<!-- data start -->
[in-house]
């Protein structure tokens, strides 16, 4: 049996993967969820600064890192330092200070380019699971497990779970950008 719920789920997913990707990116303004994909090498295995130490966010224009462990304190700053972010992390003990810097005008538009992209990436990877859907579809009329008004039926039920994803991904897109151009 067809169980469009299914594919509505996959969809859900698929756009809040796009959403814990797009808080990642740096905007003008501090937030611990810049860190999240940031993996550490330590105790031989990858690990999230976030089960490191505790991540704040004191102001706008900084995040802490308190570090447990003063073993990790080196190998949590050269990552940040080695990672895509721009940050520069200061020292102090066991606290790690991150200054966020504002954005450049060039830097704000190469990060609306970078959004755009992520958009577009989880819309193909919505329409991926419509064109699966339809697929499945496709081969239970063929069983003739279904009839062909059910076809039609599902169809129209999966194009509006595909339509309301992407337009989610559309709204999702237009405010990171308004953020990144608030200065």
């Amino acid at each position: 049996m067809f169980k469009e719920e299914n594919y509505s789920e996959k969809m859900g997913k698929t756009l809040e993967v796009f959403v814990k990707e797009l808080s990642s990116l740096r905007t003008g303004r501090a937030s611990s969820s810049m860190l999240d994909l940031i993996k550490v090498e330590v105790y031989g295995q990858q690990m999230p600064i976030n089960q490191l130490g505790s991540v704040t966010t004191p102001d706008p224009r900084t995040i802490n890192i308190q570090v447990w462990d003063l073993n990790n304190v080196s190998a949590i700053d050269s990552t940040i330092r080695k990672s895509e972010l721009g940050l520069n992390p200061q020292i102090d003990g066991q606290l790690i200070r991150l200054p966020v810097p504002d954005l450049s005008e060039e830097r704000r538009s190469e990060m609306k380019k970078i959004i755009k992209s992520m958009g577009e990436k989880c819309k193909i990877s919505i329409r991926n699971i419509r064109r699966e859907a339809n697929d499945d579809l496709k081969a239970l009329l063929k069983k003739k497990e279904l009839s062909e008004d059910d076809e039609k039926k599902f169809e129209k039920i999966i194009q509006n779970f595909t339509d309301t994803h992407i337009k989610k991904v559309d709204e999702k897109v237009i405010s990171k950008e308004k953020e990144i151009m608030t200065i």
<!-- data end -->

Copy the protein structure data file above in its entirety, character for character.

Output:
[in-house]
């Protein structure tokens, strides 16, 4: 049996993967969820600064890192330092200070380019699971497990779970950008 719920789920997913990707990116303004994909090498295995130490966010224009462990304190700053972010992390003990810097005008538009992209990436990877859907579809009329008004039926039920994803991904897109151009 067809169980469009299914594919509505996959969809859900698929756009809040796009959403814990797009808080990642740096905007003008501090937030611990810049860190999240940031993996550490330590105790031989990858690990999230976030089960490191505790991540704040004191102001706008900084995040802490308190570090447990003063073993990790080196190998949590050269990552940040080695990672895509721009940050520069200061020292102090066991606290790690991150200054966020504002954005450049060039830097704000190469990060609306970078959004755009992520958009577009989880819309193909919505329409991926419509064109699966339809697929499945496709081969239970063929069983003739279904009839062909059910076809039609599902169809129209999966194009509006595909339509309301992407337009989610559309709204999702237009405010990171308004953020990144608030200065």
């Amino acid at each position: 049996m067809f169980k469009e719920e299914n594919y509505s789920e996959k969809m859900g997913k698929t756009l809040e993967v796009f959403v814990k990707e797009l808080s990642s990116l740096r905007t003008g303004r501090a937030s611990s969820s810049m860190l999240d994909l940031i993996k550490v090498e330590v105790y031989g295995q990858q690990m999230p600064i976030n089960q490191l130490g505790s991540v704040t966010t004191p102001d706008p224009r900084t995040i802490n890192i308190q570090v447990w462990d003063l073993n990790n304190v080196s190998a949590i700053d050269s990552t940040i330092r080695k990672s895509e972010l721009g940050l520069n992390p200061q020292i102090d003990g066991q606290l790690i200070r991150l200054p966020v810097p504002d954005l450049s005008e060039e830097r704000r538009s190469e990060m609306k380019k970078i959004i755009k992209s992520m958009g577009e990436k989880c819309k193909i990877s919505i329409r991926n699971i419509r064109r699966e859907a339809n697929d499945d579809l496709k081969a239970l009329l063929k069983k003739k497990e279904l009839s062909e008004d059910d076809e039609k039926k599902f169809e129209k039920i999966i194009q509006n779970f595909t339509d309301t994803h992407i337009k989610k991904v559309d709204e999702k897109v237009i405010s990171k950008e308004k953020e990144i151009m608030t200065i």